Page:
80s Tylenol scare still a model crisis case study

The FBI requested a DNA sample yesterday from Ted Kaczynski, the "unabomber," in connection with the 1982 Tylenol poisonings, reawakening a monumental crisis communications case study for practitioners.

The FBI requested a DNA sample yesterday from Ted Kaczynski, the "unabomber," in connection with the 1982 Tylenol poisonings, reawakening a monumental crisis communications case study for practitioners.

The Chicago-area poisonings killed seven people nearly 30 years ago and led to massive panic, prompting Tylenol maker Johnson & Johnson to halt advertising and issue an immediate nationwide recall. The incident resulted in improved industry-wide product safety standards, including tamper-proof seals, and increased security at manufacturing plants.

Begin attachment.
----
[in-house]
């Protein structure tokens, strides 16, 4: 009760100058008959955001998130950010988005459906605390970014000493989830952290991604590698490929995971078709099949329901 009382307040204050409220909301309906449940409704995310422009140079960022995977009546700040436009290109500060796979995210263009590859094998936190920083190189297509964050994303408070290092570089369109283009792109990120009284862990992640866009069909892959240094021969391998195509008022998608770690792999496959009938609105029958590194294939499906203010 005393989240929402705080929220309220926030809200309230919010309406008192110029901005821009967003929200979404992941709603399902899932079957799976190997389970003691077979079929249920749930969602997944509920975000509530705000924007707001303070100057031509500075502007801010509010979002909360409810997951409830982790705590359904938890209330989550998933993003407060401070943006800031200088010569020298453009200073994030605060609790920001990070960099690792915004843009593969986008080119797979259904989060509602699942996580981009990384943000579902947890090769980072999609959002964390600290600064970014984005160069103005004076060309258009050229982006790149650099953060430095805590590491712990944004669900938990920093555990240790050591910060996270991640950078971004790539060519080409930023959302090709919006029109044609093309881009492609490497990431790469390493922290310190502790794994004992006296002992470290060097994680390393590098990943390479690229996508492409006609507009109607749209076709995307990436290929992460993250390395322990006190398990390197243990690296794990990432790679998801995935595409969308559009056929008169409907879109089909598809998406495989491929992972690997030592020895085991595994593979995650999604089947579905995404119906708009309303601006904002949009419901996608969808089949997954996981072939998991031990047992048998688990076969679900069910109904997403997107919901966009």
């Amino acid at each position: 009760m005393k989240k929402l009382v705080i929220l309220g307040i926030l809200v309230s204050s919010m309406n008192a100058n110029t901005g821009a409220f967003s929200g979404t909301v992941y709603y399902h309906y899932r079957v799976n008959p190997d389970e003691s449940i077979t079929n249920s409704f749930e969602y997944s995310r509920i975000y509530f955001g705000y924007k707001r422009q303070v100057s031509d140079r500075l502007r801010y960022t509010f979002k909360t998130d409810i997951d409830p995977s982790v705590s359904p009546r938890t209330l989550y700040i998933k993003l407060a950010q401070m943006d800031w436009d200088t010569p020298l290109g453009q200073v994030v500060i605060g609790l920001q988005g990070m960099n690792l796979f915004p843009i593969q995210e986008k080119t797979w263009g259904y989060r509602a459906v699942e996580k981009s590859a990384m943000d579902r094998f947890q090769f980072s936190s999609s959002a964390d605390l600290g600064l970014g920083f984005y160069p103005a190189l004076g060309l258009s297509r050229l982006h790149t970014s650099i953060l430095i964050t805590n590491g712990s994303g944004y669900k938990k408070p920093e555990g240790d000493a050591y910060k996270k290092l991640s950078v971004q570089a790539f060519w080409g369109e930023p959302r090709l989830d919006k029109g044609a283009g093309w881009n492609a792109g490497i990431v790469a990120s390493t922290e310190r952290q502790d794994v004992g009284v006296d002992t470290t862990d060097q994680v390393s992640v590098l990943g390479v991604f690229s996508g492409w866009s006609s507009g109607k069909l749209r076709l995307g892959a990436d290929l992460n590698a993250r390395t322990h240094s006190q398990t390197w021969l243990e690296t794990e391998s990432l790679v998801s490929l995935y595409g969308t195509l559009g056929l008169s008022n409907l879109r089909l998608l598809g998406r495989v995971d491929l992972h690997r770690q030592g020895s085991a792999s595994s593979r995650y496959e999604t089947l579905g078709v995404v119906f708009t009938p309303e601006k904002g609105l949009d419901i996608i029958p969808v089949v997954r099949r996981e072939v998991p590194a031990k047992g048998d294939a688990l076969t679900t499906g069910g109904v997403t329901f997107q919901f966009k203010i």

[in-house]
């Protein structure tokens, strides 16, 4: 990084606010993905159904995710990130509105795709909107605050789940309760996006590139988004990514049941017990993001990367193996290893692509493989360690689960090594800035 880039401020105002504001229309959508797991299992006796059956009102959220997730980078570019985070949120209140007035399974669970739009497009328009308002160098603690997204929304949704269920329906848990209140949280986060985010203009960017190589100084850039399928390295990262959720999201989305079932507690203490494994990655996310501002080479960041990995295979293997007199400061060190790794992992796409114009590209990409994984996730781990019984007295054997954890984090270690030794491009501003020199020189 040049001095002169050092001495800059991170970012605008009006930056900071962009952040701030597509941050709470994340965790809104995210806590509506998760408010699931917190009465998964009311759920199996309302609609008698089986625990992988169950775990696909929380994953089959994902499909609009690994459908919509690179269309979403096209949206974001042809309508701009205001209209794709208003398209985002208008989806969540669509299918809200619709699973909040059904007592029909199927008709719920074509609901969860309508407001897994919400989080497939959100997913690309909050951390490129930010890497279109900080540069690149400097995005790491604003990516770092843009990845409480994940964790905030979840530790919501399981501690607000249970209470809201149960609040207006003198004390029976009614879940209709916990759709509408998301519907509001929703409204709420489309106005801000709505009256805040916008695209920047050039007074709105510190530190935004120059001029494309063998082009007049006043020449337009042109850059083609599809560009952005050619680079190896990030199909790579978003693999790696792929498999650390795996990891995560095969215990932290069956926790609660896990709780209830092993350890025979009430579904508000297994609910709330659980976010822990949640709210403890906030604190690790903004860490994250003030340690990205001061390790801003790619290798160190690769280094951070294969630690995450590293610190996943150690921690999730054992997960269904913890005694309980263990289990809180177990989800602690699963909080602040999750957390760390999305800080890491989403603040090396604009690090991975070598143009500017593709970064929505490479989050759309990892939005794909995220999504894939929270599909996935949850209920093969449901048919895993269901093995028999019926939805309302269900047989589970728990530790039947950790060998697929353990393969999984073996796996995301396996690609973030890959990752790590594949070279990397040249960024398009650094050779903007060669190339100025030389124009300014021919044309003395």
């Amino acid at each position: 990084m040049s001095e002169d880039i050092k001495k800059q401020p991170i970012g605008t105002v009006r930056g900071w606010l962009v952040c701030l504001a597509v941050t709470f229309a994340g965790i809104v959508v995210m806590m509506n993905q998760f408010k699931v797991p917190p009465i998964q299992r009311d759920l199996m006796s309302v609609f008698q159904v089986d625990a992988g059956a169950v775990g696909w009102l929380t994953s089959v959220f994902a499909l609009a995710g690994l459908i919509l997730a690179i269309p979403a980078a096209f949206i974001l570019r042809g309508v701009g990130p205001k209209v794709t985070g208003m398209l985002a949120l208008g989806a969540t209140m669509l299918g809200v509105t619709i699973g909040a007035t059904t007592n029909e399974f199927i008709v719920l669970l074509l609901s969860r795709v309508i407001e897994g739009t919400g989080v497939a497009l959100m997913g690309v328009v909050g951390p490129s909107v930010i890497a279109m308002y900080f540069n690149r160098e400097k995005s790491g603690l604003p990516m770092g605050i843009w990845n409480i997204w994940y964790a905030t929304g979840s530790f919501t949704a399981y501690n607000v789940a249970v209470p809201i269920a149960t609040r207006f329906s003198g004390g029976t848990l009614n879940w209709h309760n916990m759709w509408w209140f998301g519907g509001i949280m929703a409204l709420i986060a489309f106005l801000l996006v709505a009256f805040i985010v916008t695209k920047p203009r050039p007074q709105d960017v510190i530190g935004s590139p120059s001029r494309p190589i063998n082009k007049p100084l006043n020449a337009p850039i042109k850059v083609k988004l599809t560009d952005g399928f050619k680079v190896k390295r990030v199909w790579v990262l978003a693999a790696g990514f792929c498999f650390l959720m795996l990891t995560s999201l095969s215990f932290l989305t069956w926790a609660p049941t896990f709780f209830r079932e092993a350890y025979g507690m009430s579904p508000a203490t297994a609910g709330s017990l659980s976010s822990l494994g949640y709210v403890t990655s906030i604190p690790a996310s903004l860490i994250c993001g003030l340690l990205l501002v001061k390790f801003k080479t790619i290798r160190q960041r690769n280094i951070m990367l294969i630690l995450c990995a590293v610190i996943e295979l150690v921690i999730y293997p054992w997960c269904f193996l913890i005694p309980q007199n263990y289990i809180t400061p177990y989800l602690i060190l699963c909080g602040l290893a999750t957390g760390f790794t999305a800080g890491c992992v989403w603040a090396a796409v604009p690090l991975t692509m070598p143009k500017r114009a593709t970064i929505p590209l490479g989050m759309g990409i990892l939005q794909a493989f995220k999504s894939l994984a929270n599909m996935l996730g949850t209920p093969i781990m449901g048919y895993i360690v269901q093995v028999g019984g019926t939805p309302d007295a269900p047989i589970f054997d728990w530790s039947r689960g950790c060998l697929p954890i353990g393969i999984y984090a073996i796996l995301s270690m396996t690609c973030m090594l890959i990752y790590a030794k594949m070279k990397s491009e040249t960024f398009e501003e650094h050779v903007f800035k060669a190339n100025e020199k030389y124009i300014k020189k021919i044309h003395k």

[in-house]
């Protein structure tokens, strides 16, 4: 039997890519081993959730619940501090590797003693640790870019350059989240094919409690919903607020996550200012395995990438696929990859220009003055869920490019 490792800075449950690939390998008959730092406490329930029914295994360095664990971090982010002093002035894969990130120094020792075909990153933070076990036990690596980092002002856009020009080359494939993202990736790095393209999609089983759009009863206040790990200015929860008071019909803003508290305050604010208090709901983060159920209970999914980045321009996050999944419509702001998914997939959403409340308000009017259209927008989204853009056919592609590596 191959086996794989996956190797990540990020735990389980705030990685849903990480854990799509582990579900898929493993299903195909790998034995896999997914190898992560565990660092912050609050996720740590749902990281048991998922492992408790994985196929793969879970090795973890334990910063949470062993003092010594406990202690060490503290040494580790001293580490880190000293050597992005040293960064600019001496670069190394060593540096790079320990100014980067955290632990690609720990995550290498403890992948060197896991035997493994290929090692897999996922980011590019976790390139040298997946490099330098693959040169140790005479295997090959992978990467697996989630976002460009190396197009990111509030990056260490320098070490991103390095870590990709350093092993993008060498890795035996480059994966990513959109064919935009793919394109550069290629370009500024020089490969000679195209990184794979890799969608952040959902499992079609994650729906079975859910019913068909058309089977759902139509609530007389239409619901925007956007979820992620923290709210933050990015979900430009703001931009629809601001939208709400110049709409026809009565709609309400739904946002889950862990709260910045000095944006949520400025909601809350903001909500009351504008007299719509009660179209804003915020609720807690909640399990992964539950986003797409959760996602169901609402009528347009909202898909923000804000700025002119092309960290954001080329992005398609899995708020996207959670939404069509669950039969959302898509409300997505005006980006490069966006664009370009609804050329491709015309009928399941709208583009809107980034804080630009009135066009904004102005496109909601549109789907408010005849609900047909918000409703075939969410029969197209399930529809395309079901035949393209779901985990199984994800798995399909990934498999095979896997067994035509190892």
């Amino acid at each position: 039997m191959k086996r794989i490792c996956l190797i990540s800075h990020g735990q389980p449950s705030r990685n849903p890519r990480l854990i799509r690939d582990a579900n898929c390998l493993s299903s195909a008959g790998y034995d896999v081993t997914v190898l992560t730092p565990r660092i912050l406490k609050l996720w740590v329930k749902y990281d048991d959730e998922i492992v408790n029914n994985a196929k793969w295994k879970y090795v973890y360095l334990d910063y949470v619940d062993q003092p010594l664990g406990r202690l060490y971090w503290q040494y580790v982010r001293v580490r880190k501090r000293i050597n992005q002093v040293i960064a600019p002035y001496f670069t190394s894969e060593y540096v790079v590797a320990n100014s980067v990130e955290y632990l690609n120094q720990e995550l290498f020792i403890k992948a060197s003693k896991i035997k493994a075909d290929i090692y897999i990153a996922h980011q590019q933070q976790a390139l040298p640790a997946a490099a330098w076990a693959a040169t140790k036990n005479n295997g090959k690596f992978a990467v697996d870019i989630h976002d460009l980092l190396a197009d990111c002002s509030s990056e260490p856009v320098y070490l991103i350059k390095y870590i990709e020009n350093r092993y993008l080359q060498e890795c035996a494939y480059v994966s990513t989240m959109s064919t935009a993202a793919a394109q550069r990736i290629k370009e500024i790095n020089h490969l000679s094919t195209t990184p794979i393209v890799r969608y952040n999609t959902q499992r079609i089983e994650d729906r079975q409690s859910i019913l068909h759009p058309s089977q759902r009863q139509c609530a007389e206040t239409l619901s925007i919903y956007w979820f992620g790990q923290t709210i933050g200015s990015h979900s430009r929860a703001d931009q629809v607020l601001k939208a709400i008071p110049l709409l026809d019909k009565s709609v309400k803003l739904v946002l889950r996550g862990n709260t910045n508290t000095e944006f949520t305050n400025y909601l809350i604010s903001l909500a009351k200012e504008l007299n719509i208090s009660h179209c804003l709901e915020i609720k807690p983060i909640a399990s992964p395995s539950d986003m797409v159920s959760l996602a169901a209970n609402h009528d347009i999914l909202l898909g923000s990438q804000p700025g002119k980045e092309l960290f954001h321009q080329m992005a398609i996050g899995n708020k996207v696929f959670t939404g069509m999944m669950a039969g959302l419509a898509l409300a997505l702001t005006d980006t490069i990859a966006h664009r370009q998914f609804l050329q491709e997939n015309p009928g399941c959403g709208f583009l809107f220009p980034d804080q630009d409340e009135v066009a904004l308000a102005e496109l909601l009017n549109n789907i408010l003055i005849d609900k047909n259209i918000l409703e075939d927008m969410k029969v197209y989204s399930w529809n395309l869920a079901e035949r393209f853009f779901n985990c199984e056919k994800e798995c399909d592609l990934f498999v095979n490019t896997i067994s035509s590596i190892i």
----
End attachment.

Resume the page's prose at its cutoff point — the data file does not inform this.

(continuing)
Johnson & Johnson's numerous efforts, which followed the company's credo to put the needs of others first, were widely applauded by the public and PR industry. The recall, a first of its kind, resulted in more than $100 million in losses for the company, but was quickly recovered through the introduction of a new pricing plan, and various other measures.

Whether or not Kaczynski is found to be involved, PR professionals and corporate communications executives will continue to look at this case as a superior model for their crisis work.

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